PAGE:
• One-day general admission to the event (good for either day) runs from $10 (military, senior citizens, etc.) to $25 and does not include a train ride or admission to the Lincoln car or the coach.
• For a one-day ticket price of $20-$35, patrons can take part in all of the above, plus get a walk-through of the Lincoln car and the coach.
• For a two-day VIP ticket of $150, patrons get all of the above plus a train ride, dinner, and various items of swag.
• On Monday, no passengers will be carried. The train will be staged out of sight and a cannon-salute signal will tell the engineer to start pulling. It will arrive at the encampment at the same time the original funeral train would have passed through the site in 1865, about 12:15 p.m.
• Proceeds for this and all activities at the site benefit a 501(c)3 global children’s charity.
Businessman David Abel has owned the 275-acre property for 33 years and has developed it into a venue for corporate events and weddings, with many repurposed barns and other structures. The train will be available for those events.
In an interview, Abel says the newly built railroad will begin operating for the public in a month or two. He says it will be available for groups, schoolchildren, and the public, a day or two per week. Reservations will be required because the present single coach has only 45 seats. The Lincoln presidential funeral car won’t be used for day-to-day operations, only for special occasions.
The site has built .62 mile of track on the same 1832 roadbed (a PRR predecessor, the Harrisburg, Portsmouth, Mount Joy & Lancaster) that the original funeral train ran. That line was bypassed by the PRR in a realignment and straightening project about 1900. So, you can hear Amtrak trains passing nearby, but this is the original alignment. The .62 mile of track took just 22 working days to lay.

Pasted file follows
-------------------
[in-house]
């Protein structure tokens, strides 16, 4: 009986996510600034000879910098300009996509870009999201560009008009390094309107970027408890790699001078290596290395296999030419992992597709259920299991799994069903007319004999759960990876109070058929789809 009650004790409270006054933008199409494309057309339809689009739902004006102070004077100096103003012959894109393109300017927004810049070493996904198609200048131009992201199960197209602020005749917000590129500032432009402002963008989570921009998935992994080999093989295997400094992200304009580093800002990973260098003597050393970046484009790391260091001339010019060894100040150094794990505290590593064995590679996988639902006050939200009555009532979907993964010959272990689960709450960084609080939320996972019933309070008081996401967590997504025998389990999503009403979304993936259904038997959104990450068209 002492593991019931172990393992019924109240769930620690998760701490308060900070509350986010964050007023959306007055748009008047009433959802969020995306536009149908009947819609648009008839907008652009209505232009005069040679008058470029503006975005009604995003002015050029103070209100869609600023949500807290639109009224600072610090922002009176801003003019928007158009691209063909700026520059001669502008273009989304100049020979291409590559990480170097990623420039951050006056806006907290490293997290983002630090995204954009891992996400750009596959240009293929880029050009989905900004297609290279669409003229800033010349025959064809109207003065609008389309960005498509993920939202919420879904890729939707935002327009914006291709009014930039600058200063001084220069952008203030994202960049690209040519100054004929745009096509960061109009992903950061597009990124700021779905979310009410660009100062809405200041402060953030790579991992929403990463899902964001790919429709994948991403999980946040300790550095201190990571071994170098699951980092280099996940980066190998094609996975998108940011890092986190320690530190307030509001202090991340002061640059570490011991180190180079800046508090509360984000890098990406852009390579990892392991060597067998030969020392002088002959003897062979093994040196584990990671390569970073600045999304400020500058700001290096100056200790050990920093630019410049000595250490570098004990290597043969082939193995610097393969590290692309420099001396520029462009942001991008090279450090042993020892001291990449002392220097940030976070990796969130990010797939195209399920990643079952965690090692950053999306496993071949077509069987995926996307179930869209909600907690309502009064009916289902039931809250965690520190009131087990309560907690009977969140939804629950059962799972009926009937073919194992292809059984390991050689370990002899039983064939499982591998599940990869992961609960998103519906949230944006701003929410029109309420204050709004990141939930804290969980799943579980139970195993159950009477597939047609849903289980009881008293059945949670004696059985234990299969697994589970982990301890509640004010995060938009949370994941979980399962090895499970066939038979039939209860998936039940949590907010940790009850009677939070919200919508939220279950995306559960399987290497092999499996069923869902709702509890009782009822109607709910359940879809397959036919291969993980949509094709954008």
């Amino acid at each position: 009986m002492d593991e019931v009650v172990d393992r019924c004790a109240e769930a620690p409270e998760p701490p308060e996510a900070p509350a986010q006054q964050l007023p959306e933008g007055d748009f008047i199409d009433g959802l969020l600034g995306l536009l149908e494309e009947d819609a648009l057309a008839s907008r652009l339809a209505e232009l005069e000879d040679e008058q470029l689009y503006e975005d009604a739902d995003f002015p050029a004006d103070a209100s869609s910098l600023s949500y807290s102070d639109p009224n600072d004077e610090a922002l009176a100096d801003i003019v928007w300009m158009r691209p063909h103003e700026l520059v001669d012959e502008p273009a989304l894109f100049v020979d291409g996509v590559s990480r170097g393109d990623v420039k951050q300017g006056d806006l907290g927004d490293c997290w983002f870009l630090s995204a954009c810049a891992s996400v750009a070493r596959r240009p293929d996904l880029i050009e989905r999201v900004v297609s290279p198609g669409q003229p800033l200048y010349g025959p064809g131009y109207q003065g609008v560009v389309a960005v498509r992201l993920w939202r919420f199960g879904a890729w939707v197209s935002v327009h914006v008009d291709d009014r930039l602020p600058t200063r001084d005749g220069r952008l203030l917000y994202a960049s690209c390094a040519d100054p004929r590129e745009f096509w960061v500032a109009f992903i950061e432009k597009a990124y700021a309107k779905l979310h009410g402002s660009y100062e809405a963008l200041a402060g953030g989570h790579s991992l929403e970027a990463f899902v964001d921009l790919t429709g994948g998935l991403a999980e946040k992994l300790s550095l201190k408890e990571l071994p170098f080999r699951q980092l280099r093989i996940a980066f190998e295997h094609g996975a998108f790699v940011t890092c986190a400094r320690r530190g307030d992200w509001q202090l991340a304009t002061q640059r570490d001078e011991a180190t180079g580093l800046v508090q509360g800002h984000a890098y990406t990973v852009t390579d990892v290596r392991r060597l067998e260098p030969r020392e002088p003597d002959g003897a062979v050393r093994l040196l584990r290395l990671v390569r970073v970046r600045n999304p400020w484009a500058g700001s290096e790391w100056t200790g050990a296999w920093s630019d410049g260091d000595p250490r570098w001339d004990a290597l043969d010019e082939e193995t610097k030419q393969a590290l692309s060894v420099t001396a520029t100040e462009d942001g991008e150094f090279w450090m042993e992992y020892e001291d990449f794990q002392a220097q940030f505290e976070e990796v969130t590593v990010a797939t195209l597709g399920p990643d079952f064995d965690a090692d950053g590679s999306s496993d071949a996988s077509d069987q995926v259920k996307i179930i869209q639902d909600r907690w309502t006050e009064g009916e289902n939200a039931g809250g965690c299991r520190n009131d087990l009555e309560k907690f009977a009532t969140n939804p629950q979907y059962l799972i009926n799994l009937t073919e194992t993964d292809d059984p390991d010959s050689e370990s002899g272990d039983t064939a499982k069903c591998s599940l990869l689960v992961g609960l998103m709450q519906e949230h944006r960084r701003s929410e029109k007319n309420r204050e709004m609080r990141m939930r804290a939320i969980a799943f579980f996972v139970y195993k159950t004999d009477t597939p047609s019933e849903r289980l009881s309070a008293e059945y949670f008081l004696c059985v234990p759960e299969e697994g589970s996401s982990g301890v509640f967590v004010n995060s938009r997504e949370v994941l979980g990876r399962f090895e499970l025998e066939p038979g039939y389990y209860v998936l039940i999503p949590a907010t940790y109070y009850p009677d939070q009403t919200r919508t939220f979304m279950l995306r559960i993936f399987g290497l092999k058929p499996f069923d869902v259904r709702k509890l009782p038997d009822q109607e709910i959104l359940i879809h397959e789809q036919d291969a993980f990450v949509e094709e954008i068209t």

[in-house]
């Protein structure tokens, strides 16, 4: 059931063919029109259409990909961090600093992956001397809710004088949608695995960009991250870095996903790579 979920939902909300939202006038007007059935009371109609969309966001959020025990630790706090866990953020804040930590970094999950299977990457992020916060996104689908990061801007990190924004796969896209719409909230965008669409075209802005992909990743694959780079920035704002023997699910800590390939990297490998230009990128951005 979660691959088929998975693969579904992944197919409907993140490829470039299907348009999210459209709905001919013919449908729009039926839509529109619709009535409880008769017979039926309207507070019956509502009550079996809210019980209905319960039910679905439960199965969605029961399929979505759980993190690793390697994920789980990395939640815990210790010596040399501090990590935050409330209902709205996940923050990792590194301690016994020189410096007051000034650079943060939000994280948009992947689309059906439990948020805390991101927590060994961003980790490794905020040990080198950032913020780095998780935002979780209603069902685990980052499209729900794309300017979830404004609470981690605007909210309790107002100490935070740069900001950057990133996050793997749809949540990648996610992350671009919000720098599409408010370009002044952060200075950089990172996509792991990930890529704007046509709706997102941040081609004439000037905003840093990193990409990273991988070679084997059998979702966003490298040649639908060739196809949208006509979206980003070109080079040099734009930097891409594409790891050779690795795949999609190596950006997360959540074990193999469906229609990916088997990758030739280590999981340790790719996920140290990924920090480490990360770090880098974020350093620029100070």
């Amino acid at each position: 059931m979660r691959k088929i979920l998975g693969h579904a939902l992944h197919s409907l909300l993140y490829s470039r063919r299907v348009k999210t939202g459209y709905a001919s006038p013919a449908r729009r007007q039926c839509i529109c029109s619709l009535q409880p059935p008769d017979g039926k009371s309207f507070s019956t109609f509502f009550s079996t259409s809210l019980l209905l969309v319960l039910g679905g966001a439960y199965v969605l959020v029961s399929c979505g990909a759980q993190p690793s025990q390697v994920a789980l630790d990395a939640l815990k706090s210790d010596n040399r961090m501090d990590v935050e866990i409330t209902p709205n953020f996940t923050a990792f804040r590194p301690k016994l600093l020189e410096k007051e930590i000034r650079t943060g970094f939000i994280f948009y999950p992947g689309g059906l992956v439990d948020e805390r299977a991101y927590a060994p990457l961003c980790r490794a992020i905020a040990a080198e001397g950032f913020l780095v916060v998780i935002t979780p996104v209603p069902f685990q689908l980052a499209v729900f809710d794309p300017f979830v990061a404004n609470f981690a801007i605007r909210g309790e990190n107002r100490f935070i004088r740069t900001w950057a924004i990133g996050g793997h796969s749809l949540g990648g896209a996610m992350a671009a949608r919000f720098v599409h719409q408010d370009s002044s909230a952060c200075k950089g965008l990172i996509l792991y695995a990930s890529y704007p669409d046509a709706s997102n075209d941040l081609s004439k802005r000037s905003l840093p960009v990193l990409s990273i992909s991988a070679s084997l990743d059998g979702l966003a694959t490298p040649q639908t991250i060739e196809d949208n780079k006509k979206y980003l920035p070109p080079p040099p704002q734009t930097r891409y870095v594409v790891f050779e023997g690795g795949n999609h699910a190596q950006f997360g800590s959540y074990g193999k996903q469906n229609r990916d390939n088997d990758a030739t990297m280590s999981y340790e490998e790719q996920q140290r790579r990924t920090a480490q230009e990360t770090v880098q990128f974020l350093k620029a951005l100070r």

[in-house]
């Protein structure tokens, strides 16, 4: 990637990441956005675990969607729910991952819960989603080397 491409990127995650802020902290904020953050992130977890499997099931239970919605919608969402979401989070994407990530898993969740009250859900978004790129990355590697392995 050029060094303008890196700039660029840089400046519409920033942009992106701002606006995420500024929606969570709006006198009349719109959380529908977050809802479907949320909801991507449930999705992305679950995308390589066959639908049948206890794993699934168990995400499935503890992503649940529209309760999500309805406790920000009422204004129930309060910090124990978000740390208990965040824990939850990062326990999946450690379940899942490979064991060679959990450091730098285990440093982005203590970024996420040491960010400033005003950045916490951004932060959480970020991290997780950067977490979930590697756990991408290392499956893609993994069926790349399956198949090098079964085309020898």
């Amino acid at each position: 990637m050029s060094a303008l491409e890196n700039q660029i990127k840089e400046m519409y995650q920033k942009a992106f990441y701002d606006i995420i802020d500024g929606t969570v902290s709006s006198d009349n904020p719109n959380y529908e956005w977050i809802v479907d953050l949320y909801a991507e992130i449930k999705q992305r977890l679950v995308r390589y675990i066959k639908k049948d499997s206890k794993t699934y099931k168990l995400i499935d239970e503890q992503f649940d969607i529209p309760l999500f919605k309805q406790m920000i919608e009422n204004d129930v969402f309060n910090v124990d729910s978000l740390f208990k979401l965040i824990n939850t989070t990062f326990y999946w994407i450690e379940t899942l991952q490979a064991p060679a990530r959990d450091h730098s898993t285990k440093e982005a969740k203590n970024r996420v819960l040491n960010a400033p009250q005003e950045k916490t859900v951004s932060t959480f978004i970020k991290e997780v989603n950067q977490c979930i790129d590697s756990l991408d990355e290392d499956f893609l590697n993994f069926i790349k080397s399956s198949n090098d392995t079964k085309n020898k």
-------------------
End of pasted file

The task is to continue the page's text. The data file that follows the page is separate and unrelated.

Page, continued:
Over the next few years, Abel wants to extend the track to 3 miles, build an enginehouse, build a hand-operated turntable, and recycle a covered bridge for railroad use. He is styling the railroad as the Harrisburg, Lincoln & Lancaster.
• David Kloke’s 35-ton, 60-inch-driver 4-4-0 Leviathan, No. 63. Eventually, it will be repainted to simulate PRR 4-4-0 No. 331, which pulled the 1865 Lincoln funeral train.
• An immigrant coach modeled after a C&NW coach displayed at the 1948-49 Chicago Railroad Fair, which was itself a replica of an 1840s original. Some parts from the 1948 replica have been used in the present-day re-created car.
• The Lincoln presidential funeral car. Both cars were built by Kloke’s shop.
Another coach and a combine are being built, also by Kloke’s shop. They will match the existing coach. The combine’s baggage doors will be used to accommodate the boarding of disabled passengers. The set of three cars will allow seating for 120 passengers.
For full details, see: www.eventbrite.com.